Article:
Posthearing Questions from the October 15, 2003, Hearing on "Senior Executive Service:
Enhanced Agency Efforts Needed to Improve Diversity as the Senior Corps Turns Over"
GAO-04-318R: Published: Dec 5, 2003. Publicly Released: Dec 5, 2003.
This letter responds to a November 20, 2003, request that we provide answers to questions related to our October 15, 2003, testimony before Congress concerning enhanced agency efforts needed to improve diversity as the senior corps turns over.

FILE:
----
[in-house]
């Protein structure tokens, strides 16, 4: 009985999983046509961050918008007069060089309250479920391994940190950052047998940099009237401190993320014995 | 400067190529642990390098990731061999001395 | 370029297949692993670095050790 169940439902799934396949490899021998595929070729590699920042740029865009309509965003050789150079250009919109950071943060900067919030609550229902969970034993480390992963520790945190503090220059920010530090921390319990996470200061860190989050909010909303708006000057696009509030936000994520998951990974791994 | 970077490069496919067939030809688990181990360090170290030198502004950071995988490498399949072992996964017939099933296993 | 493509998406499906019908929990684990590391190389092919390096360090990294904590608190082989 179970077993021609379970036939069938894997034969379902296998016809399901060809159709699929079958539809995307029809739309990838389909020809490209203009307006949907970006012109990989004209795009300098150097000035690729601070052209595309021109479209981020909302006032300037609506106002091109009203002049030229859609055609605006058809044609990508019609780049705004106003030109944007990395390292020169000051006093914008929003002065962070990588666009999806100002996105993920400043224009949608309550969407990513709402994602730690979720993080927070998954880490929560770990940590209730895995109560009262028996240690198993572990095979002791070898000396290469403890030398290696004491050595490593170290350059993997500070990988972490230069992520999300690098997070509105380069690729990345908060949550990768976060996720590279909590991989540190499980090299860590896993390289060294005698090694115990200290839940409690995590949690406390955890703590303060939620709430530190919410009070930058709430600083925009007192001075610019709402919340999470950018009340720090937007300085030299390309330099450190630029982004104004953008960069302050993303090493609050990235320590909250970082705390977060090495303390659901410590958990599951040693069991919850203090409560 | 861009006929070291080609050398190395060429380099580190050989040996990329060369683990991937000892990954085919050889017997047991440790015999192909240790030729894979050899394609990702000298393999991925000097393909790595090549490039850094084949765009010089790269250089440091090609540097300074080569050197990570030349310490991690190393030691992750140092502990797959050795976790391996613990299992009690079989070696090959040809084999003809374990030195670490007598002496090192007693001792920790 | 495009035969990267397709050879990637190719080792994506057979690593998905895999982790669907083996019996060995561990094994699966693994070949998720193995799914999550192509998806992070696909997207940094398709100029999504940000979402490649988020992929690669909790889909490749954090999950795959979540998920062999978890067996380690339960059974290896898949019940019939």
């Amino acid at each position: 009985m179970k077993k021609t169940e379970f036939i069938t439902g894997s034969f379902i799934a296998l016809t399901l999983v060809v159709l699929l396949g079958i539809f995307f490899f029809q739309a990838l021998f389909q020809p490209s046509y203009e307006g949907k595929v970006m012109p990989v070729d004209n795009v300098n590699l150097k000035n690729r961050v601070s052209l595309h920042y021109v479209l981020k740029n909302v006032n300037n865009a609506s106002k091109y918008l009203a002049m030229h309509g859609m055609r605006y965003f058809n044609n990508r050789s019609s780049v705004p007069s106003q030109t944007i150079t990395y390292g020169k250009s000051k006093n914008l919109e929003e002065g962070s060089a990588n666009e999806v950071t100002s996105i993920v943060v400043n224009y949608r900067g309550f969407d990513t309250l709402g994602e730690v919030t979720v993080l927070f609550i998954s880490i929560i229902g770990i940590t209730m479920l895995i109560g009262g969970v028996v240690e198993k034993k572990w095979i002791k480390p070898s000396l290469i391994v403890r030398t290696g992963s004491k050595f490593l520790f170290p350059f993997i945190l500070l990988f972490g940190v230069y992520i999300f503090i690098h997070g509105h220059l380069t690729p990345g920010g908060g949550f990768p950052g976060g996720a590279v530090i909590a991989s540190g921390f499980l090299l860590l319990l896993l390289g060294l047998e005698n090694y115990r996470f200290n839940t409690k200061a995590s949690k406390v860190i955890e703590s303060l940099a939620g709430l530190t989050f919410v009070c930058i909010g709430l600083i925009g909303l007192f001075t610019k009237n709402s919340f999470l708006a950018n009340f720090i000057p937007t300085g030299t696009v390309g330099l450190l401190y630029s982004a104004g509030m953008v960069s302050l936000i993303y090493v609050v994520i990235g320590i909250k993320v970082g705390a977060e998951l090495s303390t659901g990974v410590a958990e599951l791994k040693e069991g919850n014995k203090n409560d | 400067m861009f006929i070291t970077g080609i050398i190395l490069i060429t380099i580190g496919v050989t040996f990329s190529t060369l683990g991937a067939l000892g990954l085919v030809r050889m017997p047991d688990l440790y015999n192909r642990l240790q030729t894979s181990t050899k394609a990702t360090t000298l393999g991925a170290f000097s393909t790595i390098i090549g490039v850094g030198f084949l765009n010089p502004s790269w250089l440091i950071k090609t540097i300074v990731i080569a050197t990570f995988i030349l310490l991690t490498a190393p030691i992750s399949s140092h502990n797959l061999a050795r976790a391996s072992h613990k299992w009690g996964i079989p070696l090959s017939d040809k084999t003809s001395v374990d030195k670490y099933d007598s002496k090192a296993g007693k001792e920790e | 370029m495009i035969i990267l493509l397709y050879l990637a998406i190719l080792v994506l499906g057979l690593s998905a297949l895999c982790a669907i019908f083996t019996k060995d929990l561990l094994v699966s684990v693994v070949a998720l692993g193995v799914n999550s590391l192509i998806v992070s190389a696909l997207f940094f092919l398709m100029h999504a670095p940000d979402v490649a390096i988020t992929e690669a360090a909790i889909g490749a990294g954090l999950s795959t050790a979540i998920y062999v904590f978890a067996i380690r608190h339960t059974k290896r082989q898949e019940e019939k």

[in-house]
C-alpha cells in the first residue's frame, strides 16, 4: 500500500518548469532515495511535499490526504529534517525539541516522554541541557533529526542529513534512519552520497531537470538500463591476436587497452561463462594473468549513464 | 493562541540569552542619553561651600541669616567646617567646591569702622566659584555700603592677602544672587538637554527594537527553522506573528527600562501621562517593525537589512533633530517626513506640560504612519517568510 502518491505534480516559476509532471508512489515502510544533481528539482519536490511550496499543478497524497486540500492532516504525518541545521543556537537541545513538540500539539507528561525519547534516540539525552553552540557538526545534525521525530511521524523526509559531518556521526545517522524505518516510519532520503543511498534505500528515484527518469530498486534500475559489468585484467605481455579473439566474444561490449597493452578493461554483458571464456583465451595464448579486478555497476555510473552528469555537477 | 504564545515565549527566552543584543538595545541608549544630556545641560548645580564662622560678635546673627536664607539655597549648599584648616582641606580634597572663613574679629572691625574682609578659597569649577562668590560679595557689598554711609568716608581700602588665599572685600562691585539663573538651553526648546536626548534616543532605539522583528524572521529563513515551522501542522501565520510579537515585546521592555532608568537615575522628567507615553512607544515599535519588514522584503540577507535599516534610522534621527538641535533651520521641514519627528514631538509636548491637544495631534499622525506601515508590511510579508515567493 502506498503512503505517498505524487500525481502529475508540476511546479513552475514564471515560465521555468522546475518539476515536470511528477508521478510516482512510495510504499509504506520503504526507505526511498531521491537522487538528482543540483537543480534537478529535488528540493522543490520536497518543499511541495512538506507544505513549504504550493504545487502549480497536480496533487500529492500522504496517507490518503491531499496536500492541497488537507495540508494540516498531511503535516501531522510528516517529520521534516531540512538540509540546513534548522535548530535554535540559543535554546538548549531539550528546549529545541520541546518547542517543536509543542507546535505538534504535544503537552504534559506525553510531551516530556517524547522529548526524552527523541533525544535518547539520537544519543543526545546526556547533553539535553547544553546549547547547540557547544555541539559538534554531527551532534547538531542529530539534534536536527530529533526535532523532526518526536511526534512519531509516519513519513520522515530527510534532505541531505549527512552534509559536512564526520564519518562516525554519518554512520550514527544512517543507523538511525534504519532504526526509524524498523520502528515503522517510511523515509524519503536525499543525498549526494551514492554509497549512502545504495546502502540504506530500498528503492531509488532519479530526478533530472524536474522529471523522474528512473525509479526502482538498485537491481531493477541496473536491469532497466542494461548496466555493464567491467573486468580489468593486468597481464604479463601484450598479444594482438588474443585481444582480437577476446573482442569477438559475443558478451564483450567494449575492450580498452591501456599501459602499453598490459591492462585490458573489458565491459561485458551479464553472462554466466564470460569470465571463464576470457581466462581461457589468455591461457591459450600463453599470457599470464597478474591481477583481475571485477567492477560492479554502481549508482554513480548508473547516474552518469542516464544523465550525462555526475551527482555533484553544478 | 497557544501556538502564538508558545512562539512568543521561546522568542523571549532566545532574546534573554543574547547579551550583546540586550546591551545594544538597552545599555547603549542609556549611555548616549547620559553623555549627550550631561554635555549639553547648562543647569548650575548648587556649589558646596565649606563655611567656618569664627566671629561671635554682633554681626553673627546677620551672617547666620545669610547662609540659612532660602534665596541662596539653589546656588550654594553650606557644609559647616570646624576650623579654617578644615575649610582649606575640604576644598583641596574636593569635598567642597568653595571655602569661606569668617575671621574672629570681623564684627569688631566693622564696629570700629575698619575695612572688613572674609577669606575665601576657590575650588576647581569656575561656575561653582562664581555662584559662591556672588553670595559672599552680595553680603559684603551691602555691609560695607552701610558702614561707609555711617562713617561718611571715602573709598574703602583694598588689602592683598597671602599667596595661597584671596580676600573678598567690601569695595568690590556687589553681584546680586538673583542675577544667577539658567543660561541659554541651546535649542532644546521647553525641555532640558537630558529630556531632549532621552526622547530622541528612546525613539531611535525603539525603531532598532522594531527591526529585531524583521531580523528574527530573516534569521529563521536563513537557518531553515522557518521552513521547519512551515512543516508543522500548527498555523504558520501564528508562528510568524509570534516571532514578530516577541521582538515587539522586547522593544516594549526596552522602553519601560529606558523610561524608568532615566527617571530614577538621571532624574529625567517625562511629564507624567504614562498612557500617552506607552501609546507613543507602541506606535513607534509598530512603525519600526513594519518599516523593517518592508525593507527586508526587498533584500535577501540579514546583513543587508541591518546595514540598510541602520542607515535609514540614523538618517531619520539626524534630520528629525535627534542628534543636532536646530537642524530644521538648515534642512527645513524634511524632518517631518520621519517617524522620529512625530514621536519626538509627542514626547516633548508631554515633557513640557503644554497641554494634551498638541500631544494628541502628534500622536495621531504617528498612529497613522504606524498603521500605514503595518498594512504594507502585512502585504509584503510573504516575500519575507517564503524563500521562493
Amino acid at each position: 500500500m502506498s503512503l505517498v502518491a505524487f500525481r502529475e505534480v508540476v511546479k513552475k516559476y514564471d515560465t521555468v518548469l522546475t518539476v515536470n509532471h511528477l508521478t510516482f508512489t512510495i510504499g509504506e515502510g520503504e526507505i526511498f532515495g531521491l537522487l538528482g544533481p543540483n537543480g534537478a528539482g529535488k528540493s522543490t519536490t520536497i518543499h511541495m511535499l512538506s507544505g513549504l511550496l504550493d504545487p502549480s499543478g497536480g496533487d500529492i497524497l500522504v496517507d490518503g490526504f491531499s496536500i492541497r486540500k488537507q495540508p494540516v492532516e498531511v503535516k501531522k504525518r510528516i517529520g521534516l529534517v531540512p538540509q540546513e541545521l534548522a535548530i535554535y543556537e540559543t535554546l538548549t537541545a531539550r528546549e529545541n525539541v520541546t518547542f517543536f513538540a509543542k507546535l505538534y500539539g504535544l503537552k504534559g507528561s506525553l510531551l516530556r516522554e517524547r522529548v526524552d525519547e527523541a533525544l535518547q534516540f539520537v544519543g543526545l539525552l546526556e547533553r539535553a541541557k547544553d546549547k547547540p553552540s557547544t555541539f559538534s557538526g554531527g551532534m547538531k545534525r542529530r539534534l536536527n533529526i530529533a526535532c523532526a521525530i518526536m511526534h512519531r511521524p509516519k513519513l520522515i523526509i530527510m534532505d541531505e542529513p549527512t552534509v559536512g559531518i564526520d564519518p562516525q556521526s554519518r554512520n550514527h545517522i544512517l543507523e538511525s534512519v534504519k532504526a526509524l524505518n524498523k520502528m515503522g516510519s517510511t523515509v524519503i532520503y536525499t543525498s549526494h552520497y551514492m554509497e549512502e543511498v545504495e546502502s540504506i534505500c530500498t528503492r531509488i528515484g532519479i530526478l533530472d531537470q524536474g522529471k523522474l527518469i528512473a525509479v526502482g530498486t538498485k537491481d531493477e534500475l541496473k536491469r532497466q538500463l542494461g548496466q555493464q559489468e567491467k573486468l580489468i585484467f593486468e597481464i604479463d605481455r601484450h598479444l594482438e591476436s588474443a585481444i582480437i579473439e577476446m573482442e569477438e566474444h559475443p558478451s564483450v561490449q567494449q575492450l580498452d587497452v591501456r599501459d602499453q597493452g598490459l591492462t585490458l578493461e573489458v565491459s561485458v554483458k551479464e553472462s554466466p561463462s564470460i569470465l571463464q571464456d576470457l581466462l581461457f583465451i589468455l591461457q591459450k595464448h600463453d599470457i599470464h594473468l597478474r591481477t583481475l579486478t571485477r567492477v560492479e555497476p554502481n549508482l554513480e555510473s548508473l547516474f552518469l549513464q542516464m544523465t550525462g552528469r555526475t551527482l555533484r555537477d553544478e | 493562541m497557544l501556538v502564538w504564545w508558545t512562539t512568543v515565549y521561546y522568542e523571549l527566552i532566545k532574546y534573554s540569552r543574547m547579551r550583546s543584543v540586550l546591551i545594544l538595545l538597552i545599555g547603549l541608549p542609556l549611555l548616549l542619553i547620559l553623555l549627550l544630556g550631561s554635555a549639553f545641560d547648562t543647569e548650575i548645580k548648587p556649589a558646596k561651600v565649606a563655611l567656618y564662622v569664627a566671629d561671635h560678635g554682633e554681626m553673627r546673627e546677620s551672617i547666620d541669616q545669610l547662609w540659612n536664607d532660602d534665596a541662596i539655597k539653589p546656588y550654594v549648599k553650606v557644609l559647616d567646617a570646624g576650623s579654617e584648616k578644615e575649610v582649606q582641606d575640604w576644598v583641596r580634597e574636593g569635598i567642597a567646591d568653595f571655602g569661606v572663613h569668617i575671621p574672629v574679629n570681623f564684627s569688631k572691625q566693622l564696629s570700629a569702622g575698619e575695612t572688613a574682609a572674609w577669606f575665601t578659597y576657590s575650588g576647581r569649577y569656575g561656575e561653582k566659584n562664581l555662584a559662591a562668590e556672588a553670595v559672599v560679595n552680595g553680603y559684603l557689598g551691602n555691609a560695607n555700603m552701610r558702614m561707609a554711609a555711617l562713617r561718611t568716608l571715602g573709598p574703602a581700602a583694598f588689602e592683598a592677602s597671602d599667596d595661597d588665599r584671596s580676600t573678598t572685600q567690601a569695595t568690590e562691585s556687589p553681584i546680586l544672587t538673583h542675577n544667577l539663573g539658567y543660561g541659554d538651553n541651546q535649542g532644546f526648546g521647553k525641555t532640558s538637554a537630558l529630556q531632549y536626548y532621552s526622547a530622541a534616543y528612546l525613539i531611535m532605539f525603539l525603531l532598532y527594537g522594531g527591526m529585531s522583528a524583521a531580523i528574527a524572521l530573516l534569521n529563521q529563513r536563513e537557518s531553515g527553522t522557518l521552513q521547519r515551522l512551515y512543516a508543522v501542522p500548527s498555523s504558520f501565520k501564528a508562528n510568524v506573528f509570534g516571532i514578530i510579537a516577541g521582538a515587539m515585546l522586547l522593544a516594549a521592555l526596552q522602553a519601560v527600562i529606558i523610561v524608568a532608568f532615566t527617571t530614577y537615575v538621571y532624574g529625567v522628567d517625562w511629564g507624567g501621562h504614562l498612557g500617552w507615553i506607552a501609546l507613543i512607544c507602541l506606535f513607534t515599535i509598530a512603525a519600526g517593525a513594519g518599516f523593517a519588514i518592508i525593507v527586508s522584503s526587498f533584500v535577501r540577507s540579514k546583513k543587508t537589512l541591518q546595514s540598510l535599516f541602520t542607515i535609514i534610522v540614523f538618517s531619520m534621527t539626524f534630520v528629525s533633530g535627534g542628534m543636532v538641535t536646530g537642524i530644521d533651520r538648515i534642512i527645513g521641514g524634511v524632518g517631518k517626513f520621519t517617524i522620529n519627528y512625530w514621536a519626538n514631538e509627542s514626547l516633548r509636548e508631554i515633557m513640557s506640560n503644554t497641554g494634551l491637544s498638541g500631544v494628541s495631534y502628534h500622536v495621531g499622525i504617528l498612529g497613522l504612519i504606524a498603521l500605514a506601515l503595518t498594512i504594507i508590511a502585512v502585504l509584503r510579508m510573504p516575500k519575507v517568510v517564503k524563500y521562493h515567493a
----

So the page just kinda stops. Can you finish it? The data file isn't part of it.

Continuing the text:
Leading organizations recognize that diversity can be an organizational strength that contributes to achieving results. Government agencies around the world, including in the United States, are facing challenges in the demographic makeup and diversity of their senior executives. Effective succession planning and management initiatives have the support and commitment of their organization's top leadership. We reported that in other governments and agencies, top leadership demonstrates its support of succession planning and management in at least three ways: (1) top leaders actively participate in these initiatives, (2) leaders regularly use these programs to develop, place, and promote individuals, and (3) leaders ensure that their agencies' succession planning and management initiatives receive sufficient funding and staff resources necessary to operate effectively and are maintained over time. GAO's recruiting strategy includes identifying key programs at key universities and developing long-term, multifaceted relationships with those programs. Agencies are required by laws, regulations, and policies to have programs to reduce underrepresentation of minorities consistent with merit principles. In this regard, OPM requires agencies to have a Federal Equal Opportunity Recruiting Program plan to identify and develop strategies to deal with underrepresentation and to report annually on their efforts. We have not formally evaluated OPM's new SES CDP. OPM believes the program can help further diversity by expanding the successor pool, which is now primarily made up of GS-15 and GS-14 employees, by seeking applicants from outside the federal government. During fiscal years 2002 and 2003, GAO selected 20 individuals for career SES positions. Of these, 5 (25 percent) were minorities (4 African Americans and 1 Asian American) and 10 (50 percent) were women. In our January 2003 report, we provided a profile of the SES corps across the executive branch as of October 1, 2000. Since that time, the government's SES corps is slightly more diverse. As of March 31, 2003, minority representation in the SES increased by 1.1 percentage points, from 13.8 percent to 14.9 percent. During this same period, the representation of women in the SES increased by 2.3 percentage points, from 23.6 percent to 25.9 percent. GAO's senior executives are an integral part of our recruiting program. We have not evaluated agency programs for achieving diversity in the career SES corps. We reported data on the representation of minorities and women in the career SES at each of the 24 Chief Financial Officer (CFO) agencies as of October 1, 2000. We have not reviewed the representation of women and minorities on the Qualifications Review Boards or agency Executive Resources Boards. Nonetheless, we believe in the value of having women and minority involved in the SES selection process. Indeed, our own five-person Executive Resources Board includes three women (one of whom is African American) and an African American man. The Notification and Federal Employee Antidiscrimination and Retaliation Act is intended to make agencies and their managers more accountable in matters of unlawful discrimination and retaliation. Agencies will have greater financial liability in judgments and settlements resulting from lawsuits. They will also have to report and analyze complaint information to identify actions to improve complaint or civil rights programs. EEOC's MD-715, effective October 2003, requires agencies to maintain a system that tracks (1) applicant flow data---identifying applicants by race, national origin, sex, and disability status--and the disposition of all applications, and (2) recruitment activities to permit analyses of these efforts in any examination of potential barriers to equality of opportunity.